Enhancement of increments in spectral amplitude: further evidence for a mechanism based on central adaptation.
Advances in Experimental Medicine and Biology. 2013-01-01; : 175-182
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1. Adv Exp Med Biol. 2013;787:175-82. doi: 10.1007/978-1-4614-1590-9_20.
Enhancement of increments in spectral amplitude: further evidence for a mechanism
based on central adaptation.
Carcagno S(1), Semal C, Demany L.
(1)Université de Bordeaux, Bordeaux, France.
The threshold for detecting a tone in a multitone masker is lower when the
masker-plus-signal stimulus is preceded by a copy of the masker. One potential
explanation of this « enhancement » phenomenon is that the -precursor stimulus acts
as a « template » of the subsequent masker, thus helping listeners to segregate the
signal from the masker. To assess this idea, we measured enhancement for
precursors that were perceptually similar to the masker and for precursors that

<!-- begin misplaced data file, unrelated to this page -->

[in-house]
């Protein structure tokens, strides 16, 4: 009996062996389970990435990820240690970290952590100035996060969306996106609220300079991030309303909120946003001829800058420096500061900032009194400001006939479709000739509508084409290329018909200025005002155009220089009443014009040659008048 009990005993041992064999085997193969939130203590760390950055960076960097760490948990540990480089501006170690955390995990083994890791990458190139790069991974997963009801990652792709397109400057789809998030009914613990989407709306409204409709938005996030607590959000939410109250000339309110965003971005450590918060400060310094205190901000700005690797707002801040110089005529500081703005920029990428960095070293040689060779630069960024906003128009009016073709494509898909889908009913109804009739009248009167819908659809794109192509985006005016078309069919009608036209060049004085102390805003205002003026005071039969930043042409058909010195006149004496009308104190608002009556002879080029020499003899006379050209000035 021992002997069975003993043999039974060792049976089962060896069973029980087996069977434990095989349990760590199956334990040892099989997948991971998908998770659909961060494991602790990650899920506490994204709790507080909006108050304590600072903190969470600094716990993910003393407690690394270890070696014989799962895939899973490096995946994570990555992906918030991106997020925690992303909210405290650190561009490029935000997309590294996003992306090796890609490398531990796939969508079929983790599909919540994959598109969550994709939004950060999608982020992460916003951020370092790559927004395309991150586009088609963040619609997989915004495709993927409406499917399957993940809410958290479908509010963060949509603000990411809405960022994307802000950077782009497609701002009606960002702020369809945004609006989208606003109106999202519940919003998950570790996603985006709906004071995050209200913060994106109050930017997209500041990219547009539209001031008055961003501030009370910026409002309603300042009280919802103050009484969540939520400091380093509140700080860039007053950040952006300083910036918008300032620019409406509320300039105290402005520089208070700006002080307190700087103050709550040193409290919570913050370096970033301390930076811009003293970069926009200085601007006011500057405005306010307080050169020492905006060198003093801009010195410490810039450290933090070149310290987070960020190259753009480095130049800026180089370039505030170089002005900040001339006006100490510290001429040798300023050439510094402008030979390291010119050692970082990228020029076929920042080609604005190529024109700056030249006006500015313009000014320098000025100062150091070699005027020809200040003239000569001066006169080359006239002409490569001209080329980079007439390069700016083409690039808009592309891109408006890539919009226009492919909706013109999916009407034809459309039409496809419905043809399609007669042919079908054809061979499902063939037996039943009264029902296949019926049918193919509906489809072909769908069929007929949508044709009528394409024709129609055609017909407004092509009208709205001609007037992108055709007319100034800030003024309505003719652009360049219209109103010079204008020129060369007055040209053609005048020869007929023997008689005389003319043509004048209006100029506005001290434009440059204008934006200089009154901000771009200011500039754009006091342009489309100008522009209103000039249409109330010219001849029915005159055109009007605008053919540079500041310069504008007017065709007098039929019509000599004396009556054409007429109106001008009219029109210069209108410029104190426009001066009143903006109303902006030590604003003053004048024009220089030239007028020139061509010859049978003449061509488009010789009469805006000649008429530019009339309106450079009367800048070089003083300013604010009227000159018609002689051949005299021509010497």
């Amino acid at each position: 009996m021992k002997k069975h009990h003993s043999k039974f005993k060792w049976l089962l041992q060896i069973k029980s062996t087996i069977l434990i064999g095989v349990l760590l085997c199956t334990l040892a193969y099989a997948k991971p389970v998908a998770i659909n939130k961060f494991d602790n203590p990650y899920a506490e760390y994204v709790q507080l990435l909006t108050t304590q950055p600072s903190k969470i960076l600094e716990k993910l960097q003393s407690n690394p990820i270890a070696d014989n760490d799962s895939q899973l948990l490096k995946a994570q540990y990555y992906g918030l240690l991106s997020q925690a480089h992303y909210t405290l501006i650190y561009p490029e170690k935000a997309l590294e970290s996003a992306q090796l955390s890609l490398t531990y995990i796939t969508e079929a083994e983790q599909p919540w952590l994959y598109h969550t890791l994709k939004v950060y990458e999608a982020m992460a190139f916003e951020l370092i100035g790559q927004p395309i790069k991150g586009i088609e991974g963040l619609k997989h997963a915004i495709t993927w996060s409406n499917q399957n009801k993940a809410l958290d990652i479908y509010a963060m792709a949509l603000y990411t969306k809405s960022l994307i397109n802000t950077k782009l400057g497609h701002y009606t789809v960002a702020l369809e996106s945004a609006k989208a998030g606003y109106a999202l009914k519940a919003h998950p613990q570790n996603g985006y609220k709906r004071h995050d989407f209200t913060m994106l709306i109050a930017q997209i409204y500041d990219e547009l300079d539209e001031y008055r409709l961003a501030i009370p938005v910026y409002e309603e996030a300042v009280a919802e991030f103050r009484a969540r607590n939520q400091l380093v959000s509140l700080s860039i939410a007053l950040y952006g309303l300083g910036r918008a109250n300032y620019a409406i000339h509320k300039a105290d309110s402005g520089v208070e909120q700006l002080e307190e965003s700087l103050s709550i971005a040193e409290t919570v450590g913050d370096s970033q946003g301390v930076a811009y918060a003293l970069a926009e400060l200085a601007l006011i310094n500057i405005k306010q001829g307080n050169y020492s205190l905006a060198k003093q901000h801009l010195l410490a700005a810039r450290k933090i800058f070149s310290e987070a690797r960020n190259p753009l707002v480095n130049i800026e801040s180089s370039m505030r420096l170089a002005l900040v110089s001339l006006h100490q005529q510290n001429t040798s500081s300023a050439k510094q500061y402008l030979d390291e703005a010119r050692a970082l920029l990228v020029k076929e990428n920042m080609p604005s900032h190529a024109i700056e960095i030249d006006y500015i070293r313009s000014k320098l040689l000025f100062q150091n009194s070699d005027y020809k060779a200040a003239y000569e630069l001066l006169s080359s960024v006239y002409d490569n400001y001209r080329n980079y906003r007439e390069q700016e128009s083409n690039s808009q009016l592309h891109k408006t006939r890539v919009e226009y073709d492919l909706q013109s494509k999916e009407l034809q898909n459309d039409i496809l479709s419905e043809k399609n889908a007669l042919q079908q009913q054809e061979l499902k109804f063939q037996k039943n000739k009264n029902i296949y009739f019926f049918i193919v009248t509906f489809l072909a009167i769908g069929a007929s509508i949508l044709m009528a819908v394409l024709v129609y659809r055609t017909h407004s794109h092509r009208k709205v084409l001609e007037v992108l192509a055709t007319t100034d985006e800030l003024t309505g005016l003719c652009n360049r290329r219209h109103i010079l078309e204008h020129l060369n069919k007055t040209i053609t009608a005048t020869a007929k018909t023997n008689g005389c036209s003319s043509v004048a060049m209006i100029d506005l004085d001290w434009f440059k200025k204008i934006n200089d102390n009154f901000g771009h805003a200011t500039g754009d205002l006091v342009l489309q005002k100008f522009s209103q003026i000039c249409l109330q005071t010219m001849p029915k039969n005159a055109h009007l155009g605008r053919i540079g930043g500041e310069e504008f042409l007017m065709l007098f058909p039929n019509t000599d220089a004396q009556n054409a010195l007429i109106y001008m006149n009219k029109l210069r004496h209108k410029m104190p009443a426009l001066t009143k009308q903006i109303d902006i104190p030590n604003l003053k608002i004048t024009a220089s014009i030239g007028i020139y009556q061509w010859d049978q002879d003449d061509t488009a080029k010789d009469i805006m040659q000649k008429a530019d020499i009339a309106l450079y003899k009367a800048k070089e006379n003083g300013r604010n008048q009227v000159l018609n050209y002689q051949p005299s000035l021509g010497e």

were made dissimilar to the masker by gating their components asynchronously. We
found that the two types of precursor produced similar amounts of enhancement.
This was true not only when the precursor and the subsequent test stimulus were
presented to the same ear but also when they were presented to opposite ears. In
a second experiment, we checked that the precursors with asynchronously gated
components were perceptually poor templates of the subsequent maskers. Listeners
now had to discriminate between test stimuli -containing the same components as
the precursor and test stimuli containing all but one of the precursor
components. We found that in this experimental situation, where enhancement could
play no role, gating the precursor components asynchronously disrupted
performance. Overall, our results are inconsistent with the hypothesis that
precursors producing enhancement are beneficial because they are used as
perceptual templates of the masker. Our results are instead consistent with an
-explanation of enhancement based on selective neural adaptation taking place at
a central locus of the auditory system.
PMID: 23716222 [Indexed for MEDLINE]